Public Schools vs. Charter Schools vs. Betsy DeVos

March 8, 2017

An original editorial post for

Supporters of Charter Schools have long praised them for offering innovative approaches to education. For instance, if a student is interested in art, they can attend a school with a strong emphasis on the subject. Against a backdrop of a crumbling public school system and the standardization of teachers, charter schools have swiftly won the hearts of U.S. families, especially ones with limited access to competitive public schools. However, not all children who apply get in. Thousands of children are wait-listed in Betsy DeVos’s state, for example, where the system she staunchly supports is failing.

Critics have argued that their funding takes away from Public Schools in suffering districts. Charter schools are government-funded but operate as private entities, using taxpayer dollars and not reporting where they spend money; and fewer sanctions allow for risky business practices. Unsurprisingly, many of these schools have faced criminal charges, like embezzlement, fraud, and theft. Families that apply for Charter schools in Pennsylvania are even urged to research their choices. However, some schools in New York have lots of transparency and are non-profit, making them excellent options for children of low-income households.

Because of their lax application process, these educational institutions have sprung up all over the nation and have been associated with just as many scandals. One school in Pennsylvania was caught using their funds to build a school in Ohio. Another school in Florida was running an illegal Bar at night. Many are funded by private businesses like the Walton’s, or the Bill and Melinda Gates Foundation. This gives critics another reason to pause—they don’t want to turn the charter school platform into a ‘business prototype’.

This 2014 article, by the Washington Post, showcases charter schools setbacks.

Some schools are so flawed or failing that they have closed down in the middle of the day, taking everything with them. Lastly, more and more statistics show that charter schools segregate communities and don’t cater to developmentally challenged children. This UCLA study has some telling statistics.

Background on Betsy DeVos:

Betsy’s platform is all about giving parents a choice in their children’s education. She is a supporter of voucher programs in which parents are awarded some money to enroll in a charter school. But this has created lots of tension in her home state with over 400,000 children on a waitlist. In more affluent parts of Michigan, there are lots of Charter schools to choose from, but it’s the opposite in poor neighborhoods. Charter schools in her state statistically do worse than public schools. One of the main critiques, being, that there are many charter schools, but, not many good ones.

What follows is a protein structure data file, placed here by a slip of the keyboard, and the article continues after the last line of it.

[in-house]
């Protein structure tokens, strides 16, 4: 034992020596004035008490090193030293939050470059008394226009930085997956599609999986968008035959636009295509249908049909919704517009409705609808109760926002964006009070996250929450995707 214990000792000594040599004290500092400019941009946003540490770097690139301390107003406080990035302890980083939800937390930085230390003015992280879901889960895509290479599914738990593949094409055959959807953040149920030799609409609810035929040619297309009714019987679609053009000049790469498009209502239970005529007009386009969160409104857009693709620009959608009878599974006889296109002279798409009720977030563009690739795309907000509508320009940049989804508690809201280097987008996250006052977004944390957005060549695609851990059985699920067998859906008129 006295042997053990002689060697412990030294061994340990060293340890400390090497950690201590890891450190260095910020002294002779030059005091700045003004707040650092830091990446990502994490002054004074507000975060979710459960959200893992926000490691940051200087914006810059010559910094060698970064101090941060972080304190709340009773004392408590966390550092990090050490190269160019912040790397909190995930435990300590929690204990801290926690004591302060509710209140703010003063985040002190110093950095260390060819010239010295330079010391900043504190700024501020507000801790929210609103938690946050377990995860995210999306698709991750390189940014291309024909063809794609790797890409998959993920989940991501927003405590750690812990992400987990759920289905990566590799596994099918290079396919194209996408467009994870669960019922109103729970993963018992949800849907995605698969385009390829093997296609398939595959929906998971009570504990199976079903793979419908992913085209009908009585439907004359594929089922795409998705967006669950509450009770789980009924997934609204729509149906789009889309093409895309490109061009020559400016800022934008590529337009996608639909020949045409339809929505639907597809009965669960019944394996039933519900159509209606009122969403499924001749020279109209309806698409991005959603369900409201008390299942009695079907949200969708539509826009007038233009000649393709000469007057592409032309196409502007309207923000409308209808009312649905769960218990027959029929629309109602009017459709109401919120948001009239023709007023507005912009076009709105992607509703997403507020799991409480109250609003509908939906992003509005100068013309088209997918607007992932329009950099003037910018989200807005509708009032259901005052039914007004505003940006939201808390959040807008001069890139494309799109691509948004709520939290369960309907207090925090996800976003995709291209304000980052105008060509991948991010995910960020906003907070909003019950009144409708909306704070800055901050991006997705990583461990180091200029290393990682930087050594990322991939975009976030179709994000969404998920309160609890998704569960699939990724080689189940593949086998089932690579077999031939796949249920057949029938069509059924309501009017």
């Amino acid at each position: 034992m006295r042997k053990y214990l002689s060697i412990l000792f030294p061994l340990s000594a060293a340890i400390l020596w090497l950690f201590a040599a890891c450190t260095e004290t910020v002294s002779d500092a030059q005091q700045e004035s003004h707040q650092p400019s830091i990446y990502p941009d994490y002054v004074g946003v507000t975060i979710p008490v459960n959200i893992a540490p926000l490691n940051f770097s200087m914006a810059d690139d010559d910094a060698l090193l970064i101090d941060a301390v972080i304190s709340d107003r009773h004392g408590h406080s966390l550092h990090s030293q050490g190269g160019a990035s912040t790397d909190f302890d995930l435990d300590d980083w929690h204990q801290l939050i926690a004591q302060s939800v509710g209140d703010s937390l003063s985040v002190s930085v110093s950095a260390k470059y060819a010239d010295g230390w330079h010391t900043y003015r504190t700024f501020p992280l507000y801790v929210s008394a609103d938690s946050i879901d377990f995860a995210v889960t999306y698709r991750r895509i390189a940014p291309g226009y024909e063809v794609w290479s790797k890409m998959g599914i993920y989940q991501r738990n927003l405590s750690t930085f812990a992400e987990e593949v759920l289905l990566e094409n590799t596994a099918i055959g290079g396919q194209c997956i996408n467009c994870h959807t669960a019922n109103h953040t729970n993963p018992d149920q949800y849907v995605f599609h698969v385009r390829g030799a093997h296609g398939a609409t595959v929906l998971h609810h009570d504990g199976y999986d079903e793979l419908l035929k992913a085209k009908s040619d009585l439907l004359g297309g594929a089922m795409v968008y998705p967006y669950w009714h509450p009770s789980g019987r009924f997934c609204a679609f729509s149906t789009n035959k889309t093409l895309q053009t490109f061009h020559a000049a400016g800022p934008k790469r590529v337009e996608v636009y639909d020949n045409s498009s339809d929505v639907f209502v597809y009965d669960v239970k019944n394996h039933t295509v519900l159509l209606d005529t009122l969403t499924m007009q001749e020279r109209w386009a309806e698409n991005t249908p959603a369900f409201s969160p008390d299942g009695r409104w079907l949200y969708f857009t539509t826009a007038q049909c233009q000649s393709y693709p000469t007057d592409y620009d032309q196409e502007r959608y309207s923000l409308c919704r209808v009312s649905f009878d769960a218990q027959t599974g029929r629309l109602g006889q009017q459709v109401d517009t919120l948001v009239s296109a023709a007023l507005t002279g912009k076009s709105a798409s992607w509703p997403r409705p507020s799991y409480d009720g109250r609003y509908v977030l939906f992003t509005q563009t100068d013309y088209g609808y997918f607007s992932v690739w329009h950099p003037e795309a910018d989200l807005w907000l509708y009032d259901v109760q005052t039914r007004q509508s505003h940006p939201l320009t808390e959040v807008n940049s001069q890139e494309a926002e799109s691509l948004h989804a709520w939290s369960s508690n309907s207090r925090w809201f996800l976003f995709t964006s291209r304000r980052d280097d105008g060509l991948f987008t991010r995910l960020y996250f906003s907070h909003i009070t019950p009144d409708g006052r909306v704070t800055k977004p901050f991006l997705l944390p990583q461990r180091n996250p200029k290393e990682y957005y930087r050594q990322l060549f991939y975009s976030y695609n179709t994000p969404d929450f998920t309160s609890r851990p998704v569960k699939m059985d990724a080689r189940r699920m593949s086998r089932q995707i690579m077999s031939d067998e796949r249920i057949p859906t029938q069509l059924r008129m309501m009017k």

Read this investigative article published on Mother Jones, to find out more about her viewpoints, family, background, and donations.

Here’s the low down on DeVos:

Betsy comes from an enormous amount of wealth. She married Amway founder, worth 9.5 billion dollars, and her brother is Erik Prince of Blackwater infamy.

In her senate hearing, she revealed a tremendous lack of knowledge and preparation. Among other things, she stated she has zero experience working with student loans, or even in a school.

She and her husband have been known to say things like this:

Our desire is to confront the culture in ways that will continue to advance God’s Kingdom.

Although, she might not have a staunch agenda her preference is staunchly right—donating a lot of money to privatized religious schools.

So why can’t charter and public schools just get along? Actually, in some states, they do. They are set up on the same campus–a charter school within a public school.

If people invested more money in public education, there wouldn’t be a need to give parents alternative choices and everyone could get a chance at a good education, within their community.

Finally, to say or think or hope Mrs. DeVos’ nomination is draining a swamp, of any size, is a gross overstatement. The swamp ‘runneth overdose’ when Betsy came in

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